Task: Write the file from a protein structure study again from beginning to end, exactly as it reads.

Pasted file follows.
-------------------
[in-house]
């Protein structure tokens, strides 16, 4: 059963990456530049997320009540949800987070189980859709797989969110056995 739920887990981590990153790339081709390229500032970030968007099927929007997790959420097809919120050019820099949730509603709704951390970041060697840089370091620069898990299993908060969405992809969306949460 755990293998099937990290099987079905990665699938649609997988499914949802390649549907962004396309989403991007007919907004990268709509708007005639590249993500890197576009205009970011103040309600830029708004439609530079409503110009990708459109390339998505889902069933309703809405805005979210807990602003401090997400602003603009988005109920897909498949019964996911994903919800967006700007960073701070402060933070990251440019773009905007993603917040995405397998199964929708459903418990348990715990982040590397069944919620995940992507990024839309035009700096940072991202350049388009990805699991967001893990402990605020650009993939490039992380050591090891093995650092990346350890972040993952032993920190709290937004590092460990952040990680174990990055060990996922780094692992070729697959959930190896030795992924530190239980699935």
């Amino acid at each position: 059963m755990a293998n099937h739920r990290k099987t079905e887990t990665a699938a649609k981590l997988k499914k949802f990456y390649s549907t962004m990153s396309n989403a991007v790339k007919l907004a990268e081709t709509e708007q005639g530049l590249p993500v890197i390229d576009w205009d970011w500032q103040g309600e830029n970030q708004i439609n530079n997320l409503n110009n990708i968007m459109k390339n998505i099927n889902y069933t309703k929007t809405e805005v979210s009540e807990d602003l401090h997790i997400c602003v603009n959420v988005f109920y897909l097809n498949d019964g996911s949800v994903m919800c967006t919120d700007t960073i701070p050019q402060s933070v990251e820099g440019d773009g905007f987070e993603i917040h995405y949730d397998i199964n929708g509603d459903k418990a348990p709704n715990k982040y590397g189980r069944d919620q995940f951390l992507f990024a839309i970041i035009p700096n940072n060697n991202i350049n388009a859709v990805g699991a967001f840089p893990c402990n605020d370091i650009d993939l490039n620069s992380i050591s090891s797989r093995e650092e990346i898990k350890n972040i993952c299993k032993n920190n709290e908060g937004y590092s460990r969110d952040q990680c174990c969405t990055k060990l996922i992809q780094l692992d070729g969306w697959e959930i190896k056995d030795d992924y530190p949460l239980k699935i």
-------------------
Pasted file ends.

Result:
[in-house]
């Protein structure tokens, strides 16, 4: 059963990456530049997320009540949800987070189980859709797989969110056995 739920887990981590990153790339081709390229500032970030968007099927929007997790959420097809919120050019820099949730509603709704951390970041060697840089370091620069898990299993908060969405992809969306949460 755990293998099937990290099987079905990665699938649609997988499914949802390649549907962004396309989403991007007919907004990268709509708007005639590249993500890197576009205009970011103040309600830029708004439609530079409503110009990708459109390339998505889902069933309703809405805005979210807990602003401090997400602003603009988005109920897909498949019964996911994903919800967006700007960073701070402060933070990251440019773009905007993603917040995405397998199964929708459903418990348990715990982040590397069944919620995940992507990024839309035009700096940072991202350049388009990805699991967001893990402990605020650009993939490039992380050591090891093995650092990346350890972040993952032993920190709290937004590092460990952040990680174990990055060990996922780094692992070729697959959930190896030795992924530190239980699935």
């Amino acid at each position: 059963m755990a293998n099937h739920r990290k099987t079905e887990t990665a699938a649609k981590l997988k499914k949802f990456y390649s549907t962004m990153s396309n989403a991007v790339k007919l907004a990268e081709t709509e708007q005639g530049l590249p993500v890197i390229d576009w205009d970011w500032q103040g309600e830029n970030q708004i439609n530079n997320l409503n110009n990708i968007m459109k390339n998505i099927n889902y069933t309703k929007t809405e805005v979210s009540e807990d602003l401090h997790i997400c602003v603009n959420v988005f109920y897909l097809n498949d019964g996911s949800v994903m919800c967006t919120d700007t960073i701070p050019q402060s933070v990251e820099g440019d773009g905007f987070e993603i917040h995405y949730d397998i199964n929708g509603d459903k418990a348990p709704n715990k982040y590397g189980r069944d919620q995940f951390l992507f990024a839309i970041i035009p700096n940072n060697n991202i350049n388009a859709v990805g699991a967001f840089p893990c402990n605020d370091i650009d993939l490039n620069s992380i050591s090891s797989r093995e650092e990346i898990k350890n972040i993952c299993k032993n920190n709290e908060g937004y590092s460990r969110d952040q990680c174990c969405t990055k060990l996922i992809q780094l692992d070729g969306w697959e959930i190896k056995d030795d992924y530190p949460l239980k699935i």